Henry Gee is a longtime editor at the prestigious science journal 'Nature'. His books encompass the depths of time and the outermost reaches of space, whether in non-fiction (DEEP TIME, JACOB'S LADDER, THE SCIENCE OF MIDDLE-EARTH) or fiction (THE SIGIL TRILOGY, BY THE SEA.) His latest book, THE ACCIDENTAL SPECIES: MISUNDERSTANDINGS OF HUMAN EVOLUTION is already attracting rave reviews. "If you only read one book on human evolution, or indeed one book on evolution, make it this one," writes Ted Nield (SUPERCONTINENT; INCOMING). "Quite simply, the best book ever written about the fossil record and humankind's place in evolution," adds John Gribbin, author of The Monkey Puzzle and In Search of Schrödinger's Cat. Author photo - John Gilbey

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Customer Reviews

4.4 out of 5 stars
4.4 out of 5 stars
Most Helpful Customer Reviews
6 of 6 people found the following review helpful
5.0 out of 5 stars We're all in this together... 7 Dec 2013
I grew up in the fifties, and by the time I'd gotten into high school, I was already well aware of the ubiquitous artist's timeline rendering of the human march of evolution, left to right: amphibian emerging from the slime at the left, to proudly march at the far right in almost naked glory as a recognizable man. The Crown of Creation.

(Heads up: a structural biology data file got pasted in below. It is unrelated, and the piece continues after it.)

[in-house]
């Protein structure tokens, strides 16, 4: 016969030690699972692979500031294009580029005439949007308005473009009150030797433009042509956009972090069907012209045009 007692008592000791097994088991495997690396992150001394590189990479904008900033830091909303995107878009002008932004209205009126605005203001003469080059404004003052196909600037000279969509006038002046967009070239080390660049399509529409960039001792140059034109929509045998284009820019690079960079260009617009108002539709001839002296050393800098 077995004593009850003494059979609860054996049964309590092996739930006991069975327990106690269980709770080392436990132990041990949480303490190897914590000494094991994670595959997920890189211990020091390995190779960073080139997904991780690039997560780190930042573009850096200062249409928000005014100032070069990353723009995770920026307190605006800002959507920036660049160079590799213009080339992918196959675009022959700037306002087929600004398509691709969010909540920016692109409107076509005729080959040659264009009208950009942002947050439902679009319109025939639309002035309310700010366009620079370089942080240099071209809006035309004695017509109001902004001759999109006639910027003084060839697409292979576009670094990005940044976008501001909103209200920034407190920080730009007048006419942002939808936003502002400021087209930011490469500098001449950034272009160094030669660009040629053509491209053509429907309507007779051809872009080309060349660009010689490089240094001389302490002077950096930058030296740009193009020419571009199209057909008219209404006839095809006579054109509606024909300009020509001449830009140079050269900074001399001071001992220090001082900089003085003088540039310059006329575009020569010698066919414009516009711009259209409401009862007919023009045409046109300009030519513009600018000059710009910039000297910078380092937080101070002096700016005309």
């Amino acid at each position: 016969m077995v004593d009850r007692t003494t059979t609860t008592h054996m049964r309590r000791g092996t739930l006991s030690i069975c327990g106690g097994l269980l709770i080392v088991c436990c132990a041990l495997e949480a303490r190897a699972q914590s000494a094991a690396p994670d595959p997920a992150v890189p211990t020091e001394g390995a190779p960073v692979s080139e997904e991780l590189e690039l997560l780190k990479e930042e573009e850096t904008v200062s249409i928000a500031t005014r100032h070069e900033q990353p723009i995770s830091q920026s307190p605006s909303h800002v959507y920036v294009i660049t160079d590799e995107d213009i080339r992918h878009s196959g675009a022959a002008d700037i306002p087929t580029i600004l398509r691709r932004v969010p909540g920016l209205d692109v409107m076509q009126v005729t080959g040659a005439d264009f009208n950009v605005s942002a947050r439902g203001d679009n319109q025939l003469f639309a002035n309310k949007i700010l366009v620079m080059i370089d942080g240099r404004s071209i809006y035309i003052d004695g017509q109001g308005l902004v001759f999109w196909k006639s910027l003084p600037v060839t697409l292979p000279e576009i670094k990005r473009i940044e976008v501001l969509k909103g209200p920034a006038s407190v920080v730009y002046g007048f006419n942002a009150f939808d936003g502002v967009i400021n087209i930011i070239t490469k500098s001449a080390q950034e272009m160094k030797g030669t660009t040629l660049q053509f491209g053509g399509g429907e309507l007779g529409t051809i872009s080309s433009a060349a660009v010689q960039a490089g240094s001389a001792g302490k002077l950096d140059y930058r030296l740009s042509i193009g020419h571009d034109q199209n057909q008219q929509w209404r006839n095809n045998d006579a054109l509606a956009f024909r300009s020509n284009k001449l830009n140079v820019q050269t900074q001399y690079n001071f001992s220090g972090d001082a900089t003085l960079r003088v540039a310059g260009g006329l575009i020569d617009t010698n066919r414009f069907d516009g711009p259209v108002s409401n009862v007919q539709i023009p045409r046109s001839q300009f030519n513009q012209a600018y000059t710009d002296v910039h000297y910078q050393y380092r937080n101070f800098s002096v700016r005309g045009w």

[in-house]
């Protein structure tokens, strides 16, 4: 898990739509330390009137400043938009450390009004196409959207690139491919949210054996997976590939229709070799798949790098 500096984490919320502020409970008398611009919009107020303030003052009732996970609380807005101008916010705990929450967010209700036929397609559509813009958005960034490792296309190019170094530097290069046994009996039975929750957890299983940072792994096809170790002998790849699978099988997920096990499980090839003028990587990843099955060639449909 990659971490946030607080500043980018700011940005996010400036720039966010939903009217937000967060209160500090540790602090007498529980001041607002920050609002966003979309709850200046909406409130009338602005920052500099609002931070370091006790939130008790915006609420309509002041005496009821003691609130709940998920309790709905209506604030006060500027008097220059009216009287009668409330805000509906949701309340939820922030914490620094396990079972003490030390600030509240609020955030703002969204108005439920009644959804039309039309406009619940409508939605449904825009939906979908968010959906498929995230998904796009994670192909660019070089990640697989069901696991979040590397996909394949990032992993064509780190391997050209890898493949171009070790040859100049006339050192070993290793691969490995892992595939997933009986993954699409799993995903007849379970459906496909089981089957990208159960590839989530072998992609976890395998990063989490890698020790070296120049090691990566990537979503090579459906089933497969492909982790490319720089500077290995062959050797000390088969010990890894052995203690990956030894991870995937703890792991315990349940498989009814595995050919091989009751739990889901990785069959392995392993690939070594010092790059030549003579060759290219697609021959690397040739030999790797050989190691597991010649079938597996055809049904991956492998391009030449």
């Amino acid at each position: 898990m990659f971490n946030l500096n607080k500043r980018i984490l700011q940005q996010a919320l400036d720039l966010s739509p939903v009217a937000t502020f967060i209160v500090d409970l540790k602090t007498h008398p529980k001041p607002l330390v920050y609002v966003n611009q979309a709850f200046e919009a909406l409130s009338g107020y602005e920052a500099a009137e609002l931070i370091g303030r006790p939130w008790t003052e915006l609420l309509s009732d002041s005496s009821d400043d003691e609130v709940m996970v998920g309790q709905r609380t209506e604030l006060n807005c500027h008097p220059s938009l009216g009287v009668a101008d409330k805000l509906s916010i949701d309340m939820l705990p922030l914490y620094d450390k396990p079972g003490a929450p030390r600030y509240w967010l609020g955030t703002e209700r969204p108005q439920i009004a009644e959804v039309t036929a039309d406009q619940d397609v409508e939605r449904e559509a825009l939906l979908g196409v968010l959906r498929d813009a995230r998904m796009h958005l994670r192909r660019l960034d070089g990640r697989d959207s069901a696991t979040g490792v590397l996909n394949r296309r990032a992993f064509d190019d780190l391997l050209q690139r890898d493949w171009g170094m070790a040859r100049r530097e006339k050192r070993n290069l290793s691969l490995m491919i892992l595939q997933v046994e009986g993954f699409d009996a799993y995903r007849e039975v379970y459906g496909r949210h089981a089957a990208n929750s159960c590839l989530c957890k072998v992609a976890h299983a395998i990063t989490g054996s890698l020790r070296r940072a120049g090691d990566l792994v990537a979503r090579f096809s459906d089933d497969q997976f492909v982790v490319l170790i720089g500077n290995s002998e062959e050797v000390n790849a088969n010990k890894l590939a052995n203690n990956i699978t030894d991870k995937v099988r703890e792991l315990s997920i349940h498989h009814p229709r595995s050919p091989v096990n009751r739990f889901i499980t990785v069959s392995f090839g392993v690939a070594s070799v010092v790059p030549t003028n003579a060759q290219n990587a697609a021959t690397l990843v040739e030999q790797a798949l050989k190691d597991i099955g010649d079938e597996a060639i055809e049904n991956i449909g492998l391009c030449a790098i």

Taking that incredibly self-absorbed view to task is the nature of Henry Gee's astounding and brilliant treatise, The Accidental Species. This is a book, destined for readers of a scientific bent, to be sure, but it is also at times very, very funny and almost spiritual in its evocation of the interlinked family of all living things.

Recent anthropological discoveries and recovered fossil evidence has supported Dr. Gee's position that Charles Darwin's work has been misapplied and misunderstood categorically by science and education for a very long time. The specific area he addresses is the evolution of man, which now appears to resemble less the time-honored timeline rendering, and more the tangled branches of a growing tree. He often refers to Darwin's depiction of evolution, not as a single plane of ordered existence, but more, "A tangled bank", where many lives evolve according to their own needs, simultaneously and continuously visible and invisible. It leaves a much muddier, more complex model than the one I was taught from.

Henry Gee, an editor at Nature magazine, has written about his facility with new information, often receiving word of a discovery or a data model long before its publication to the community at large. He has a solid track record of sorting those findings which are critically important from those that simply add to the body of data.
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4 of 4 people found the following review helpful
5.0 out of 5 stars An Evolution Book that is Appealing to All 10 Nov 2013